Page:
This is an interesting book – it’s tagline is “a kind of counting book” which it is as Edith manages an extra handstand and an extra second each day and the words and numbers are included in the illustrations.  But it is also intriguing because as she encounters each little creature the creature gives its perspective on how Edith has interrupted it, offering an introduction to getting young readers to see things from another point of view.  The worm pops his head above ground and sees “a giant hand next to my preferred popping up place”.  It could spark some discussion and drawing about how little girls and little boys appear to the creatures in their environment. Resilience is also a theme – how we must practise and practise to get better and not be deterred by trivial things like a spider in your knickers.

The appearance of the book is also interesting – harking back to a time when handstand competitions were features of recess and lunch break entertainment for girls of my era, the colours and style give it a definite retro feel.  Even the name ‘Edith’ suggests a bygone time. The illustrations are also what a child the age of the narrator might draw adding to the impression that this is, indeed a young girl telling her story, but the font, presented in the style of a young child might prove tricky for young readers  to start with. 

Even though this appears to be a counting book at first flick-through, there is much more in it that can provide lots of chat between child and adult and even tempt them to try a new skill.  I’m sure Miss 10 and Miss Nearly-6 eyes will boggle at the thought of Grandma being the school handstand champion a lifetime ago!!!

The Little Drummer Boy

christmas_countdown_2016

 

 

 

 

The Little Drummer Boy

The Little Drummer Boy

 

 

 

 

 

 

 

 

The Little Drummer Boy

Bruce Whatley

Random House, 2011

32pp., pbk., RRP $A9.99

9781864719925

When she was a little girl, Annie’s grandfather carved the little drummer boy from the leg of an old oak table left on the street, painted it carefully and wrapped it up in paper and twine.  Right from the start Annie loved it and it always had pride of place at the top of the Christmas tree.  Year after year, no matter where she was, it would look down like the guardian angel of Christmas.  Even when she had her own children and they had children, the little drummer boy was there at the top no matter how many other decorations were added.  Even when he was getting a little faded, Annie put it down to his being loved and loved him more.

But there came a day when there was no Christmas tree and no Annie…

This is a beautiful, touching story of the enduring nature of love and Christmas traditions, traditions that bind families together across time and place at this time of the year.  Even my own son, now 42, was horrified that I was contemplating not putting up a tree even though his family would not be able to visit this year.  He needed to know that what has been familiar to him for 42 years would still continue anyway.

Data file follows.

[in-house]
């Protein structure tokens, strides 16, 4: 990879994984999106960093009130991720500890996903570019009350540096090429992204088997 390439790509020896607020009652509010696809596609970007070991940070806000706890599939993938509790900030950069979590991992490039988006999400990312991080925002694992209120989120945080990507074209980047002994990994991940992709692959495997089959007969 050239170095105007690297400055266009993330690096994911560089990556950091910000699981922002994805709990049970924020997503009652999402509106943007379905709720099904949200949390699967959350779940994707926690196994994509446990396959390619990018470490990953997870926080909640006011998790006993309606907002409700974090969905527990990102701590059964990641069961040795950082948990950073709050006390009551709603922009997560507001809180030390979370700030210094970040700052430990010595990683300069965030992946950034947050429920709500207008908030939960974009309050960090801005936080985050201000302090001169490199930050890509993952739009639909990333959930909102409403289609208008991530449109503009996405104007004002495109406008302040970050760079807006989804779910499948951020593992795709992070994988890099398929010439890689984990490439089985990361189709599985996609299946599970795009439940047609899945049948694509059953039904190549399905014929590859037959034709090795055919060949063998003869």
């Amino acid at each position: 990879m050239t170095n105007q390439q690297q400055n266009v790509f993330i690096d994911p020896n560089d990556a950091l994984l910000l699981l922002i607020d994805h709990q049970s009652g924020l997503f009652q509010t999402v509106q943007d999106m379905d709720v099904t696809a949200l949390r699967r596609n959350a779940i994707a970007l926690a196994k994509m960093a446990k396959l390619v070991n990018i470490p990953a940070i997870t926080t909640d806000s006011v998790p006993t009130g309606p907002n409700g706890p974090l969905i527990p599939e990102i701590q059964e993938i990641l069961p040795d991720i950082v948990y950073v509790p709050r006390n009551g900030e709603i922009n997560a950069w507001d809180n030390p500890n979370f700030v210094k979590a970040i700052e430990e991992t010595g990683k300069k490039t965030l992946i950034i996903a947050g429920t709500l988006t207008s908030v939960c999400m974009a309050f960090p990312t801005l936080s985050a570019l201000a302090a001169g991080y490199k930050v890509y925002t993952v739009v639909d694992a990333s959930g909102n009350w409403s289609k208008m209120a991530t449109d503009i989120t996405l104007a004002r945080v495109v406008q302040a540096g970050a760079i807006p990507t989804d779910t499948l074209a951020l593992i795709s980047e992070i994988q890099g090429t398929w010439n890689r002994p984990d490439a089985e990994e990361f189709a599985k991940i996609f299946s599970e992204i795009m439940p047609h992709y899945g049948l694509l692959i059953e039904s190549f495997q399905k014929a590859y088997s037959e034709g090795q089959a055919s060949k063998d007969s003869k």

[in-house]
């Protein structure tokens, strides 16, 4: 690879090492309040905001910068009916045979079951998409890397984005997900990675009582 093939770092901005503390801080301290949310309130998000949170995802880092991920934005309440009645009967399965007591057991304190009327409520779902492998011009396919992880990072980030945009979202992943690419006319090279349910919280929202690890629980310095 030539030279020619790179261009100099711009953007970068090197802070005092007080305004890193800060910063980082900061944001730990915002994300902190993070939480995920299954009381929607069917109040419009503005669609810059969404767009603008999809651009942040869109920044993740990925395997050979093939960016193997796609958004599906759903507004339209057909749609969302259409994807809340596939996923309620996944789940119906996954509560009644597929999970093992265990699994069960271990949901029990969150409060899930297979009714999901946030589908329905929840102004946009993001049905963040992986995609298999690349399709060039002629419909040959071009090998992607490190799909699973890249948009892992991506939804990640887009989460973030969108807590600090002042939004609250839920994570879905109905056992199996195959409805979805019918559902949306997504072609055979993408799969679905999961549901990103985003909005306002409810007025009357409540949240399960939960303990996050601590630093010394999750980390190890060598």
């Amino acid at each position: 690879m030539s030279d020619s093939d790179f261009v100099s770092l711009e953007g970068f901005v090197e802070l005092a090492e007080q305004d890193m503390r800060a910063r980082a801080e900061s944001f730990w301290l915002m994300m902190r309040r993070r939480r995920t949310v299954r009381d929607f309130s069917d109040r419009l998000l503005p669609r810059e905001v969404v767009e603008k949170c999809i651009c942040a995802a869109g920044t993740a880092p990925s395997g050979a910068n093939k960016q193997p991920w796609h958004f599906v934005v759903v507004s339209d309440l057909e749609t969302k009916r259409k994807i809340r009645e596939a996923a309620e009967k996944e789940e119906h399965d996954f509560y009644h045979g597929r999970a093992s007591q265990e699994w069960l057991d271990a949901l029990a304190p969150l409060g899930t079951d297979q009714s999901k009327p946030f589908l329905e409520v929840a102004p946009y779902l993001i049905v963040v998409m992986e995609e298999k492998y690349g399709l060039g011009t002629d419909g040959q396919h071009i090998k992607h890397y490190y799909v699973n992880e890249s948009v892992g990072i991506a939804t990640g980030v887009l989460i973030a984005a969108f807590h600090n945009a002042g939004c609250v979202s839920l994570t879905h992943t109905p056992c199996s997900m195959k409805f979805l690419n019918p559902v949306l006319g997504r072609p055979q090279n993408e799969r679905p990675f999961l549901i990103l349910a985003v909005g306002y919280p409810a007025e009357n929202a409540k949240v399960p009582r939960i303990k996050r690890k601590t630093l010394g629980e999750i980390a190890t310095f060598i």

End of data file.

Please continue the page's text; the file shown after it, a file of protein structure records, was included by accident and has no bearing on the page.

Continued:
As well as being a charming story, it is also a time to explore the unique things that each child’s family does at this time, the things that have endured over time and those things that they will pass on to their own children.  It even offers scope to look at the origins of some of the things that we, as a society, do each year and speculate on whether we will ever lose those northern winter images and customs that persist and why they have such deep roots in such a summer society anyway.

In the meantime enjoy my favourite version of my favourite Christmas song from my favourite group

Blue Sky, Yellow Kite

Blue Sky, Yellow Kite

Blue Sky, Yellow Kite

 

 

 

 

 

 

 

 

Blue Sky, Yellow Kite

Janet A. Holmes

Jonathan Bentley

Little Hare Books, 2016

32pp., hbk., RRP $A24.99

9781760124229

High above a bright yellow kite soars in the bright blue sky and as it dips and dives, flits and flies with its tail feathers flying it catches the eye of Daisy.  Intrigued she follows its string to see who is flying such a magnificent thing.  Up the hill, down the hill and across the field she finds William in a big house on the edge of town.  As she watches longingly through the fence, he invites her in and teaches her how to fly it. But then she does the unthinkable – she runs away with the kite all the way back to her house.  Knowing she has done the wrong thing she hides it and doesn’t fly it – but where is the joy in a kite sitting on top of a wardrobe instead of soaring through the sky?  At last she cannot stand it and she just has to fly the kite – but William sees her and just walks away.  Again the kite is placed on the top of the wardrobe but the next day, Daisy takes it down again…

Sometimes little people are just so tempted by someone else’s things that they just have to take them, even though, like Daisy, they know it is wrong to do so.  And with Christmas coming on and lots of children having lots of things to show off, there are going to be a lot of children fighting temptation.  Thus this is a timely story about wanting, needing, guilt and honesty which has a heart-warming ending that  lends itself to all sorts of discussions in the home and in the classroom.  

The visual contrast, both physically and metaphorically, of the bright yellow kite against the deep blue sky, juxtaposes Daisy and William’s positions and Jonathan Bentley’s illustrations add much to the text with   their movement and colour.

This is a charming story about friendship and forgiveness and the dilemma of whether a thing is more important than a friend.